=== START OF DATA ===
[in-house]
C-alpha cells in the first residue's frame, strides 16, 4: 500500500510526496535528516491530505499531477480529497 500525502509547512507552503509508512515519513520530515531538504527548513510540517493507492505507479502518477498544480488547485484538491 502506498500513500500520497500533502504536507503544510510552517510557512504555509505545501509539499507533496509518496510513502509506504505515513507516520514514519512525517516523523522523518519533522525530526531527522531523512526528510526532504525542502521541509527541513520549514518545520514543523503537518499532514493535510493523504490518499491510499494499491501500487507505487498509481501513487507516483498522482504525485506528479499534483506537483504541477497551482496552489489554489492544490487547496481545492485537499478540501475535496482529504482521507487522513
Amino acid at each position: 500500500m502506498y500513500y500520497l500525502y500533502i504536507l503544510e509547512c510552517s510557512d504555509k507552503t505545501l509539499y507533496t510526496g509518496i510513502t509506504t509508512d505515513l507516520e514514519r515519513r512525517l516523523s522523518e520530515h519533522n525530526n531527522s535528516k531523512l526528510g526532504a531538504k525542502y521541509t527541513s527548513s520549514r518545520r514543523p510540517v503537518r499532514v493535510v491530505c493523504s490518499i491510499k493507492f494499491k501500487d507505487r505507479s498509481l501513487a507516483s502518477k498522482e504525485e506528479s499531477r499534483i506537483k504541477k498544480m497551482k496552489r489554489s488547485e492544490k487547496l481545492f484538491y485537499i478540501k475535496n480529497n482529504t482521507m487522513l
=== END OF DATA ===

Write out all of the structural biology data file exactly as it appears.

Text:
[in-house]
C-alpha cells in the first residue's frame, strides 16, 4: 500500500510526496535528516491530505499531477480529497 500525502509547512507552503509508512515519513520530515531538504527548513510540517493507492505507479502518477498544480488547485484538491 502506498500513500500520497500533502504536507503544510510552517510557512504555509505545501509539499507533496509518496510513502509506504505515513507516520514514519512525517516523523522523518519533522525530526531527522531523512526528510526532504525542502521541509527541513520549514518545520514543523503537518499532514493535510493523504490518499491510499494499491501500487507505487498509481501513487507516483498522482504525485506528479499534483506537483504541477497551482496552489489554489492544490487547496481545492485537499478540501475535496482529504482521507487522513
Amino acid at each position: 500500500m502506498y500513500y500520497l500525502y500533502i504536507l503544510e509547512c510552517s510557512d504555509k507552503t505545501l509539499y507533496t510526496g509518496i510513502t509506504t509508512d505515513l507516520e514514519r515519513r512525517l516523523s522523518e520530515h519533522n525530526n531527522s535528516k531523512l526528510g526532504a531538504k525542502y521541509t527541513s527548513s520549514r518545520r514543523p510540517v503537518r499532514v493535510v491530505c493523504s490518499i491510499k493507492f494499491k501500487d507505487r505507479s498509481l501513487a507516483s502518477k498522482e504525485e506528479s499531477r499534483i506537483k504541477k498544480m497551482k496552489r489554489s488547485e492544490k487547496l481545492f484538491y485537499i478540501k475535496n480529497n482529504t482521507m487522513l